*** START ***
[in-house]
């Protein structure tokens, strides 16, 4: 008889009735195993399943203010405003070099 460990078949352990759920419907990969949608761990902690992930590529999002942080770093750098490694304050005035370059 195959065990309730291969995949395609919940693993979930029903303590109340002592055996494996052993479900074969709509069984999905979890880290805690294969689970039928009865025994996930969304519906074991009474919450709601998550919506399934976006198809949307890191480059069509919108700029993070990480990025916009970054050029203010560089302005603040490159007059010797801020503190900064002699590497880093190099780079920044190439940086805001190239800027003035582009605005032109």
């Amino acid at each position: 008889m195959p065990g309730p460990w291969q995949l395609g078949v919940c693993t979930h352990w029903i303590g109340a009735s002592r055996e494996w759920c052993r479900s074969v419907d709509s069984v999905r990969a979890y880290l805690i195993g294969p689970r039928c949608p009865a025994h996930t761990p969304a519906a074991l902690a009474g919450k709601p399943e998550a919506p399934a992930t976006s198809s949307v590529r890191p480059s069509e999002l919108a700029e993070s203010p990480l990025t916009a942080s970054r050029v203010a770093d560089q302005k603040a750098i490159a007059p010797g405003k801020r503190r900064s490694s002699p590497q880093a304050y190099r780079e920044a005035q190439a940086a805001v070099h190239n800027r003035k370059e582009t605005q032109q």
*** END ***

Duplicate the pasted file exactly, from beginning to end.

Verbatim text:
[in-house]
């Protein structure tokens, strides 16, 4: 008889009735195993399943203010405003070099 460990078949352990759920419907990969949608761990902690992930590529999002942080770093750098490694304050005035370059 195959065990309730291969995949395609919940693993979930029903303590109340002592055996494996052993479900074969709509069984999905979890880290805690294969689970039928009865025994996930969304519906074991009474919450709601998550919506399934976006198809949307890191480059069509919108700029993070990480990025916009970054050029203010560089302005603040490159007059010797801020503190900064002699590497880093190099780079920044190439940086805001190239800027003035582009605005032109």
């Amino acid at each position: 008889m195959p065990g309730p460990w291969q995949l395609g078949v919940c693993t979930h352990w029903i303590g109340a009735s002592r055996e494996w759920c052993r479900s074969v419907d709509s069984v999905r990969a979890y880290l805690i195993g294969p689970r039928c949608p009865a025994h996930t761990p969304a519906a074991l902690a009474g919450k709601p399943e998550a919506p399934a992930t976006s198809s949307v590529r890191p480059s069509e999002l919108a700029e993070s203010p990480l990025t916009a942080s970054r050029v203010a770093d560089q302005k603040a750098i490159a007059p010797g405003k801020r503190r900064s490694s002699p590497q880093a304050y190099r780079e920044a005035q190439a940086a805001v070099h190239n800027r003035k370059e582009t605005q032109q």